On a normal, pre-lockdown night just a short walk from Liverpool Street, Boxpark Shoreditch would usually be buzzing with small retailers and rooftop bars packed full.
As anybody who has walked through the area recently will know, though, an eerie silence has fallen on that particular corner of Shoreditch – just as it has at Boxpark’s two other sites, in Wembley and Croydon.
Founder and CEO Roger Wade acknowledges how, frankly, weird life has become.
Read more: London without hospitality isn’t our London
“What I’ve realised during the lockdown is that our shops, our pubs, our restaurants, our leisure, is the heart and soul of our communities,” he tells City A.M..
It’s that passion for hospitality that has made him so worried for the future of the sector. As those same pubs, bars and restaurants are given the chance to reopen on July 4 – albeit not in the most familiar guise – Roger sees a new danger approaching at speed, with rent payments the danger.
He’s worried that at the end of the lockdown, landlords are going to ask for rents that tenants simply can’t make.
“I’m gravely concerned by the current rhetoric that’s coming from many landlordss, and if they keep going on this path, there’s going to be a collision, and the fallout from that is going to be potentially enormous,” he says.
How bad? “I would say maybe up to 50% of retail, hospitality and leisure businesses not surviving post-lockdown, or not surviving in their current guise.”
It’s a sobering thought. Boxpark were set to announce record profits and a private equity tie-up before the pandemic hit, and while the firm has cash reserves to ride out the crisis, he’s worried about the rest of the industry.
“Operators didn’t create the lockdown. Landlords didn’t create Covid-19, and the government didn’t create Covid-19.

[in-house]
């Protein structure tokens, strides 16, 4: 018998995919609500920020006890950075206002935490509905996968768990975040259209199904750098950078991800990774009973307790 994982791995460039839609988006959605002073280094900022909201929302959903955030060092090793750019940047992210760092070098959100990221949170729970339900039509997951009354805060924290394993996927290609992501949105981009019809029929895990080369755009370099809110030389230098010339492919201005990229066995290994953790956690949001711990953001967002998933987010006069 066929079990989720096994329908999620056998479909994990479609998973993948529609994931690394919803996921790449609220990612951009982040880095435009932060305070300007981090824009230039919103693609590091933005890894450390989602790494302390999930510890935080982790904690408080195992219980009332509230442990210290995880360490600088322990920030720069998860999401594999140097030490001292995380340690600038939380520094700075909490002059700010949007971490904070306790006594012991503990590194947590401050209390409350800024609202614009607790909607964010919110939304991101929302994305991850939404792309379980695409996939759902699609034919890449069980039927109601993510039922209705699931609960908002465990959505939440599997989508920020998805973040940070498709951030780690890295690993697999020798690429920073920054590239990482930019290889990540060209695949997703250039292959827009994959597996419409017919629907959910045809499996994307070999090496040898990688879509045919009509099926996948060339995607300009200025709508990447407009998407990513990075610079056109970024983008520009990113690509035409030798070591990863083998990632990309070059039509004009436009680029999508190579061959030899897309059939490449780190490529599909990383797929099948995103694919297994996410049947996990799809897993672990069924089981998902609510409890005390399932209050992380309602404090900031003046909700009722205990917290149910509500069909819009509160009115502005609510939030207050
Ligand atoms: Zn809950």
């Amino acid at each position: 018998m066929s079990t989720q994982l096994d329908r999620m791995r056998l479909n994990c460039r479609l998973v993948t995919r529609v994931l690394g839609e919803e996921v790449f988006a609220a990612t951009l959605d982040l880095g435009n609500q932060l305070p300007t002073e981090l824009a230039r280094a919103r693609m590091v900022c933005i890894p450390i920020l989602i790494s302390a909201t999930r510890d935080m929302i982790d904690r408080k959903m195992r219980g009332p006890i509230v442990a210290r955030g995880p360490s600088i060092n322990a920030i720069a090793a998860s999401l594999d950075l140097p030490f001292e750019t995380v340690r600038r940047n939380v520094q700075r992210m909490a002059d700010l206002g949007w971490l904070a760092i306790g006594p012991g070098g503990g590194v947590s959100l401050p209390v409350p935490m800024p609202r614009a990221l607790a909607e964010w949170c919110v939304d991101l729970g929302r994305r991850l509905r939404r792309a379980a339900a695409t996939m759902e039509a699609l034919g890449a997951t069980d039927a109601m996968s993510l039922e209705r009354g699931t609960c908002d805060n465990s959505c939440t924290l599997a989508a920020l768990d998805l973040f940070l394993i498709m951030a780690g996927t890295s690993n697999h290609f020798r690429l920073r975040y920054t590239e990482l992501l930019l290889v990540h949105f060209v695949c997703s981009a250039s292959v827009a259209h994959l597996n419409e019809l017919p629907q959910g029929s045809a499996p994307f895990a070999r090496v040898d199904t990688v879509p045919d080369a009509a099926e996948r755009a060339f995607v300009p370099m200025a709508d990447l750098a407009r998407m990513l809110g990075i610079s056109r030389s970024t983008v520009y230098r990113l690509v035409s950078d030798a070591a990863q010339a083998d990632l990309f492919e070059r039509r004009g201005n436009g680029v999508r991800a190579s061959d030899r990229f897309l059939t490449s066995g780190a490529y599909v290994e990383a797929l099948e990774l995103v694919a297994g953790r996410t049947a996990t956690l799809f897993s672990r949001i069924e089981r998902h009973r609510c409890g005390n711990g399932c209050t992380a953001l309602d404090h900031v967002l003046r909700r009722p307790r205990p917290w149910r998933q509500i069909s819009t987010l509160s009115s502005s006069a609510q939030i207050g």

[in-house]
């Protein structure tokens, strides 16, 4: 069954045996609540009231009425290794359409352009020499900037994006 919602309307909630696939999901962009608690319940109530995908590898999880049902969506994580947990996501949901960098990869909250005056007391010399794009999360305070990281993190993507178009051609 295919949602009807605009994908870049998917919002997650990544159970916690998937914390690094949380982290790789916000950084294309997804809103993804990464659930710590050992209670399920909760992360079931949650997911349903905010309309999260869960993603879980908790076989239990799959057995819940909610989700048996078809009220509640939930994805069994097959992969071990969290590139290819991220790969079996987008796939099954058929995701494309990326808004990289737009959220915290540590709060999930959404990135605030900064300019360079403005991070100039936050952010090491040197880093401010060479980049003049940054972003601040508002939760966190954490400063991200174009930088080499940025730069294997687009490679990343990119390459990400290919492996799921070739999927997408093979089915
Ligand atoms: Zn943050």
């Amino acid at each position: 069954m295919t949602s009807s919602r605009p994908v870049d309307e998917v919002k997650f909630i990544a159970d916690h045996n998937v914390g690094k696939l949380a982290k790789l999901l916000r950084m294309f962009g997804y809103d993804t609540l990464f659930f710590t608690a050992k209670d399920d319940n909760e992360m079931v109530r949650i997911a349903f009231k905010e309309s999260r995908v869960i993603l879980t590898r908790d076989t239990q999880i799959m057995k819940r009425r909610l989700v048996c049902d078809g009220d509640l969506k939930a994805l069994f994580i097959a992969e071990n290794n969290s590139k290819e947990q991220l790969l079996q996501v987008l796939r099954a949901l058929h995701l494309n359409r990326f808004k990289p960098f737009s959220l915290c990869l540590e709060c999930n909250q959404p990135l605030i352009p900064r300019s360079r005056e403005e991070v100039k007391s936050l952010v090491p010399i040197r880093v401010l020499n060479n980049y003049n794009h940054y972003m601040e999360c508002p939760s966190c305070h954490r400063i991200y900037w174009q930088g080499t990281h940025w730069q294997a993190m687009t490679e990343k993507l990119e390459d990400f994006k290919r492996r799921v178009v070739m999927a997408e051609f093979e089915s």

“So what I think is it is deeply unfair is to apoortion the responsibility to pay for the lockdown just on operators.”
Most hospitality operators three biggest costs – other than materials, of which there aren’t any at the moment – are salary, rates and rent. Roger acknowledges the first two have been dealt with through generous government schemes.
“What’s not been dealt with is rent. And unless we resolve the rent crisis that exists, many businesses are going to go into administration. Many businesses will say we don’t want to laden our business with debt, we’d prefer to go into administration,” he says.
He compares the situation to that of the Black Knight in Monty Python, who refuses to acknowledge he may have lost his battle even when he’s lost all four limbs.
“We’ve sown one arm back on, which is the salary and rates, but I’m still going to bleed to death, so the rest is pointless.
“It’s not just a scratch. That isn’t a scratch, it’s a mortal wound, and it’s going to result in the mass closure of retail and hospitality businesses.”
Wade is desperate for landlords, operators and tenants to come together to find a solution, and remains hopeful they’ll see sense. He’s working closely with UKHospitality and pushing the government, and the Minister for London Paul Scully, on a scheme which would see landlords given a cash injection to cover the rents they won’t receive, allowing them to give a break to operators and tenants over the rest of the year.
“I don’t think it’s that much of an ask for the government to support landlords… to give operators reduced rent during this period.
“We calculated that it represents maybe a tenth of what has been spent on the furlough scheme, and it’s equally as important as the furlough scheme.”
Roger, despite his alarm, remains optimistic however. “Let’s just all get around the table, let’s get this sorted out.
“It’s not too late to sort it out.”
And of the capital he’s equally chipper, at least in the long term. “The idea that we’re not going to be bounce back… I don’t believe it for one minute,” he says.
“We were all in London during 7/7. Imagine how hard it was to get back on a tube for Londoners. But we got back on.
“In the end, what makes humans different is our emotional requirement to come together as a community. I believe Londoners will come back in their droves.”
Many Boxpark fanatics will be hoping that’s the case, and sooner rather than later.